Effects of local and landscape conditions on insect pollinator in forest–agricultural landscape of West Java, Indonesia
Effects of local and landscape conditions on insect pollinator in forest–agricultural landscape of West Java, Indonesiawca2014-1624 Dendi Muhamad 1,*Satoru Okubo 1Pampang Parikesit 2Kazuhiko Takeuchi 1 3 1Ecosystem studies, Graduate School of Agricultural and Life Sciences, The University of Tokyo, Tokyo, Japan, 2Biology, Universitas Padjadjaran, Bandung, Indonesia, 3Integrated Research System of Sustainability Science, The University of Tokyo, Tokyo, Japan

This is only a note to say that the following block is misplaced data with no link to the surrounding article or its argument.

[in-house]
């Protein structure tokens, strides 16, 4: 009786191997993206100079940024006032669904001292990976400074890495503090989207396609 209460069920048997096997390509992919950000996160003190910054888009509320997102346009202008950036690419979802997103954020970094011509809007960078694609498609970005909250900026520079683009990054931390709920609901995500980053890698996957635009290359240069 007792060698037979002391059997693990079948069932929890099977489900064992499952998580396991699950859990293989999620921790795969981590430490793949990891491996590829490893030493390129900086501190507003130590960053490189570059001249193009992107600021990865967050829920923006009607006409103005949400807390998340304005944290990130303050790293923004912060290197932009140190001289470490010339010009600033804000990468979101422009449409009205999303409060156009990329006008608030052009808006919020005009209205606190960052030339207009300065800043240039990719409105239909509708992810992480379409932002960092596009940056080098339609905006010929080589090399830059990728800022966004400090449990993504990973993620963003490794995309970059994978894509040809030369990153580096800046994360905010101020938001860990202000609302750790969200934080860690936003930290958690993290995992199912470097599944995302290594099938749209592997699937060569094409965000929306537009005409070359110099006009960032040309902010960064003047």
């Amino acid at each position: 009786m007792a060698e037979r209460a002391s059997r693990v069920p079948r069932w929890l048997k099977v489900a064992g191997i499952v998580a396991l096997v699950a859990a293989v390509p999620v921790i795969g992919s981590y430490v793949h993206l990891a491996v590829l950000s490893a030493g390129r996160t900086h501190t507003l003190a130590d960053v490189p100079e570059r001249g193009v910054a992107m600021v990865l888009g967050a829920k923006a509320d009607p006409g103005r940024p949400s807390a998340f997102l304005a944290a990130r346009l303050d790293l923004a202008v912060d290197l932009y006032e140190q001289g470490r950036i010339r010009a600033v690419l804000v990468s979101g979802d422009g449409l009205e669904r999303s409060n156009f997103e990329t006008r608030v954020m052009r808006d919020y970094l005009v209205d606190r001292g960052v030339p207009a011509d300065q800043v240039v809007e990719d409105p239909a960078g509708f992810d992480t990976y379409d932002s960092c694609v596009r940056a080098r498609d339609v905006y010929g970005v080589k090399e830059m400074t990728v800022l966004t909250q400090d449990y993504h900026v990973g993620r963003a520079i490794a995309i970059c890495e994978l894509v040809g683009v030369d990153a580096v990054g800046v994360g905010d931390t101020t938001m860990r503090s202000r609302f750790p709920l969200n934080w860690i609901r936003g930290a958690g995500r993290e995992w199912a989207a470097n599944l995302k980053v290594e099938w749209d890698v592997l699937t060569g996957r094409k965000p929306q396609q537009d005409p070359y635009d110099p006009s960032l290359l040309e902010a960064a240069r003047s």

In relation to issue of pollination crisis and importance of crop pollinations to ensure enough food in tropical developing countries, it is crucial to understand roles and effects of human-modified landscapes with fragmented forest remnants in maintaining pollinator diversity while fulfilling the demands of local residences and reducing poverty. To implement appropriate landscape management for maintaining pollination service, sufficient information is essential about parameters of habitat suitability among various human-modified habitats with a range of distances to forests and vegetation characteristics, but such information is scarce. We investigated differences in insect pollinator communities between a remnant forest, two types of mature plantations, two types of agroforests, upland crop fields, rice paddy fields, and human settlements in a forest–agricultural landscape of West Java, and we analyzed the effects of both local and landscape factors on various types of species richness in this landscape. Results of non-metric multidimensional scaling revealed almost no strong difference of insect pollinator species composition among habitat types, although the results also indicated that abundance of crop pollinators (bees and wasps) declined and their replacement with others (beetles, moths, butterflies, and flies) along a gradient of human disturbance. Generalized linear modeling results revealed that insect pollinators were more sensitive to vegetation cover rather than to distance to remnant forest, however crop pollinators were more sensitive to different habitat types: species richness of bees was highest in the remnant forest. Mixed-tree agroforests were colonized by 93 % of crop pollinators found in remnant forest, and maintained the highest richness of insect pollinators together with the remnant forest. We concluded that protection of remnant forests as a source of crop pollinator diversity particularly bees has to be prioritized. However, as different environmental factors affected the richness values of different groups of insect pollinators, appropriate landscape design and habitat management could improve functional diversity in forest–agricultural landscapes in the tropics.